On July 16, 2002, approximately 1000 eastern daylight time, a Piper PA-11S, a floatplane, N4504M, was substantially damaged during a high speed taxi on Sheepscot Lake, Palermo, Maine. The certificated private pilot was not injured. Visual meteorological conditions prevailed and no flight plan was filed for the personal flight conducted under 14 CFR Part 91. Use your browsers 'back' function to return to synopsisReturn to Query Page
A Federal Aviation Administration (FAA) inspector interviewed the pilot. According to the inspector, the pilot had just replaced an adjustable oil pressure relief valve on the engine. He then flew to Sheepscot Lake to test and monitor the oil pressure gauge.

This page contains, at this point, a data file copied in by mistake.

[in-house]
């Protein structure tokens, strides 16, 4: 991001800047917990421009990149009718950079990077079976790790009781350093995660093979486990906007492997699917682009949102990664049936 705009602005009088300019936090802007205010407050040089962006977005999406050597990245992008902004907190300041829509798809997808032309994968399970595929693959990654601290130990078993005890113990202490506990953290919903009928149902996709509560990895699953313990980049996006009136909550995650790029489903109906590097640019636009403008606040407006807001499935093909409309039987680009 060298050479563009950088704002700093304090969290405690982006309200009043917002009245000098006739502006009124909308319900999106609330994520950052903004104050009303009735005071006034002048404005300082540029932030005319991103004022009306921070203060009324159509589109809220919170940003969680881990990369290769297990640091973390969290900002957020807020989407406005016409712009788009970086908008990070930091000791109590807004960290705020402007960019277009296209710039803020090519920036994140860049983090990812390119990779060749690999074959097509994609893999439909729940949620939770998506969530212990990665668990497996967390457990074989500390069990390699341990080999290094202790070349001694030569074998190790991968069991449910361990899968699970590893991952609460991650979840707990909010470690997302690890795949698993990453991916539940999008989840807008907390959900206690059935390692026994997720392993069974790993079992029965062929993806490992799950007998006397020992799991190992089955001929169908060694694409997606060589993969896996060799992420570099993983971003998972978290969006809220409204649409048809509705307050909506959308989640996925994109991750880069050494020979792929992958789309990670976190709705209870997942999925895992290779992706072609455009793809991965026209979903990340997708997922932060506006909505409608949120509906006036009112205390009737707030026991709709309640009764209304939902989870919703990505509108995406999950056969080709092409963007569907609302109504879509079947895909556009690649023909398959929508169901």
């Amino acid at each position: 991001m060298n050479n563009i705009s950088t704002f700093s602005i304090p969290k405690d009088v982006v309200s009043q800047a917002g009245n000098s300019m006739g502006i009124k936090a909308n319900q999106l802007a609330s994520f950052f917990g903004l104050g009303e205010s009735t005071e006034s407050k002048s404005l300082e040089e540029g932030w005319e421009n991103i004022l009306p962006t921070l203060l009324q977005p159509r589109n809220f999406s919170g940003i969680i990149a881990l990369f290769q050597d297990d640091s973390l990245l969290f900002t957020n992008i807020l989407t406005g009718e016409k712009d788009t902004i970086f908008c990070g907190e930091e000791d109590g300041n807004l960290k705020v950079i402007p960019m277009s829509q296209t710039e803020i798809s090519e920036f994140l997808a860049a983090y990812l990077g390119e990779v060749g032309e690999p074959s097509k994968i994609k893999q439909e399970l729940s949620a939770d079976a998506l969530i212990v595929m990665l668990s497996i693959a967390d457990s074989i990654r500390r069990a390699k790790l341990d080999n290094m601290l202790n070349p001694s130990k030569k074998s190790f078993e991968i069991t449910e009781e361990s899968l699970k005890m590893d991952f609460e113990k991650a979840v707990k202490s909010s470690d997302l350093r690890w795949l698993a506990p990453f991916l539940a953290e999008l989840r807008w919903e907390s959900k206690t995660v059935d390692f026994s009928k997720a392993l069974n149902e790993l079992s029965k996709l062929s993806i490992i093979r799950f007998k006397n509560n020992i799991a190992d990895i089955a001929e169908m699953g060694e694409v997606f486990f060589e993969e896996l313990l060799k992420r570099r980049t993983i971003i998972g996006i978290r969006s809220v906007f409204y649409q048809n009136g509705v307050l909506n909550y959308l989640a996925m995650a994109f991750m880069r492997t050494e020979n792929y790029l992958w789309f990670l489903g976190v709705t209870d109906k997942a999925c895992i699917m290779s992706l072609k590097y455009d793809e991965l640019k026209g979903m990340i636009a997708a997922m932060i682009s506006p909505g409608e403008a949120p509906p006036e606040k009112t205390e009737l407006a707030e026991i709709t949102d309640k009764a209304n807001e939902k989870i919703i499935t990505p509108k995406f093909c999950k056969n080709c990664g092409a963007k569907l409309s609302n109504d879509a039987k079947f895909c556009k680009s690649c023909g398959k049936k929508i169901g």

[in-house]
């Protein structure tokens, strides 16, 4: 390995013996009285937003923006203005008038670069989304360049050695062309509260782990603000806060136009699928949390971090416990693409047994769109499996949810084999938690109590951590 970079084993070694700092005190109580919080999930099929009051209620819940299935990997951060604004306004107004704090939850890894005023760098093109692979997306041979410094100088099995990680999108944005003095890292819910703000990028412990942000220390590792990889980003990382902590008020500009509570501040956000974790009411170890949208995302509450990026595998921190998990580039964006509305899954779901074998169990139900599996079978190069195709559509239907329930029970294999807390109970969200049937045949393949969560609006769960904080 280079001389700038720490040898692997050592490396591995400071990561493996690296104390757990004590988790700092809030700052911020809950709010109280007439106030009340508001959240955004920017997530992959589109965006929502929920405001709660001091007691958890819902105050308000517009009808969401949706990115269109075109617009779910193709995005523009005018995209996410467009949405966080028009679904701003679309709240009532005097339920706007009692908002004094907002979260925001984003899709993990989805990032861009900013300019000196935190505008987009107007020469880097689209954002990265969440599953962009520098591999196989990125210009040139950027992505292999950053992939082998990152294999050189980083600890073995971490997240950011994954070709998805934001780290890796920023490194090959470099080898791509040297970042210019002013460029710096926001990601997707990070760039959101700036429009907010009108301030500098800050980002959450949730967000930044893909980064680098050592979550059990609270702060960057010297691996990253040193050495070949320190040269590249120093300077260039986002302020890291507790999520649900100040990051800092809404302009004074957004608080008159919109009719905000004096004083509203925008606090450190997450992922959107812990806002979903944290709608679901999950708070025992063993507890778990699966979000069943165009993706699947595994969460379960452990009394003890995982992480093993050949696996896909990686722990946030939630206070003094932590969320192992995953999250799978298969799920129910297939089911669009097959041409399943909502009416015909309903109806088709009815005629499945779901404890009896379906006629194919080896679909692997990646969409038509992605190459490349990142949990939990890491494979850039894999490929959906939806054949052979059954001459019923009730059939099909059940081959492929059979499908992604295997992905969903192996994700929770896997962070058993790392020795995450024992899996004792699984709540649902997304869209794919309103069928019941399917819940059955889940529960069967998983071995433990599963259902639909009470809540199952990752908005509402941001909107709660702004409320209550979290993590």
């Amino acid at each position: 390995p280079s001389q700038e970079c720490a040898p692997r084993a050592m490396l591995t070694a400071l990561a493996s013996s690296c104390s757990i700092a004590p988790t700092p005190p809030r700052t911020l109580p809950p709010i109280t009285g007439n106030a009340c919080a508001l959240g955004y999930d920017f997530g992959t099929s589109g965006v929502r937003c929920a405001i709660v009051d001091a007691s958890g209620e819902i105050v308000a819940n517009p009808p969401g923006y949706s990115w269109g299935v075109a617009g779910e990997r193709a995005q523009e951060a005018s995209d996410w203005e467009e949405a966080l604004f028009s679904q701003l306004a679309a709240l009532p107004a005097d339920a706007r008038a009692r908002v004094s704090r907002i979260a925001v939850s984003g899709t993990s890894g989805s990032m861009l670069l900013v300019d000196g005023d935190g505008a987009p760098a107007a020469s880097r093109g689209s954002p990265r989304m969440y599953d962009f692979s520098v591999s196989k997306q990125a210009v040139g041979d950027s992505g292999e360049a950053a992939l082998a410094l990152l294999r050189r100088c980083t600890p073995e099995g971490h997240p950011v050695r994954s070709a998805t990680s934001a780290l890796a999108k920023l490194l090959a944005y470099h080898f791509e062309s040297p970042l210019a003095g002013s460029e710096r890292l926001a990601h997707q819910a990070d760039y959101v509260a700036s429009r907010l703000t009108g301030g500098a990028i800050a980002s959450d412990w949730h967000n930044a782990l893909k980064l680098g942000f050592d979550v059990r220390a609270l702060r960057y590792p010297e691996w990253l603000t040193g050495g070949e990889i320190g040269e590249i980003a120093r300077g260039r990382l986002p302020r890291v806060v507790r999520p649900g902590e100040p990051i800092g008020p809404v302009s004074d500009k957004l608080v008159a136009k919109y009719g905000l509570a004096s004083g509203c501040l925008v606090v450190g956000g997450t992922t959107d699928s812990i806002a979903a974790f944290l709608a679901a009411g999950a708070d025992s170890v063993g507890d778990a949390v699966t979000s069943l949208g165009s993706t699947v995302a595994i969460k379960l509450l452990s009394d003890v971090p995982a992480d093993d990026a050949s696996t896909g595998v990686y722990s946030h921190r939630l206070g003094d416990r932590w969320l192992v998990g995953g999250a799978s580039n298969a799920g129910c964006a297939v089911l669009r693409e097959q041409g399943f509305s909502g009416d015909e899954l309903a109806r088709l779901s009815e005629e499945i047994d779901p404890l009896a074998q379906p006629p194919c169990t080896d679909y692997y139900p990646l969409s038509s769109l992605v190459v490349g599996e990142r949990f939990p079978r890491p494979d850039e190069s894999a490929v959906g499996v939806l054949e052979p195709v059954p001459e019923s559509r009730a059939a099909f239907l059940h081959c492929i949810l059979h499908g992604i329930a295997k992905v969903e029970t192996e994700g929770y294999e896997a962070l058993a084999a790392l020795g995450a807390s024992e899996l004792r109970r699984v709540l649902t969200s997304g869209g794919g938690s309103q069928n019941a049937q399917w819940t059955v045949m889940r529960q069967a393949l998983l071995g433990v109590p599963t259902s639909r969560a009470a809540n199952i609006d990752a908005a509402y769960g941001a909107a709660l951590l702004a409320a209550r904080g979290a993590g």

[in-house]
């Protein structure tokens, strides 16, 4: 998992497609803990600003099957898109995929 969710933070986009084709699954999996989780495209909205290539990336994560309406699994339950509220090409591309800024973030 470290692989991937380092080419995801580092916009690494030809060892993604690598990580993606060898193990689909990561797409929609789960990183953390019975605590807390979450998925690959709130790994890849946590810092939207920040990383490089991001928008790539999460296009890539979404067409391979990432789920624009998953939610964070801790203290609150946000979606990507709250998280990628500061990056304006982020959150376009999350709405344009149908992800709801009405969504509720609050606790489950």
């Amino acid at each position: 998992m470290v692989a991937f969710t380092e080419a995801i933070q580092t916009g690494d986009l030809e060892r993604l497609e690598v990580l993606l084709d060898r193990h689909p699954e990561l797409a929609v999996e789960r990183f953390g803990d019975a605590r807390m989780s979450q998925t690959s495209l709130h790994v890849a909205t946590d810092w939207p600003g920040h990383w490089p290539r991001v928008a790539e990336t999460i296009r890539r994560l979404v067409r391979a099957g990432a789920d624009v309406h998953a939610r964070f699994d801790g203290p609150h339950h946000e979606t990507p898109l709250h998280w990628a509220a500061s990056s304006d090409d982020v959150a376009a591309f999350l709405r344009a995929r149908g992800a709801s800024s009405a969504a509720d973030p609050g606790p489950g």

During a high speed taxi test toward the northeast, the pilot said the wind lifted the left wing and dropped the right wing into the water, which caused the aircraft to nose over. The front spreader bar on the floats broke, and the propeller struck the right float and it filled with water.
The FAA inspector performed an on-scene examination of the airplane. According to the inspector, the left float had separated from the airplane, but the right float exhibited more impact damage. The propeller was also damaged.
The pilot reported a total of 4,000 flight hours, of which, 400 hours were in make and model. The pilot also reported that there were no mechanical deficiencies.
Weather reported at Augusta State Airport (AUG), 15 nautical miles southwest, at 0953, included wind from 350 degrees at 10 knots, visibility 10 statute miles, few clouds at 9,500 feet, temperature 68 degrees F, and dewpoint 54 degrees F.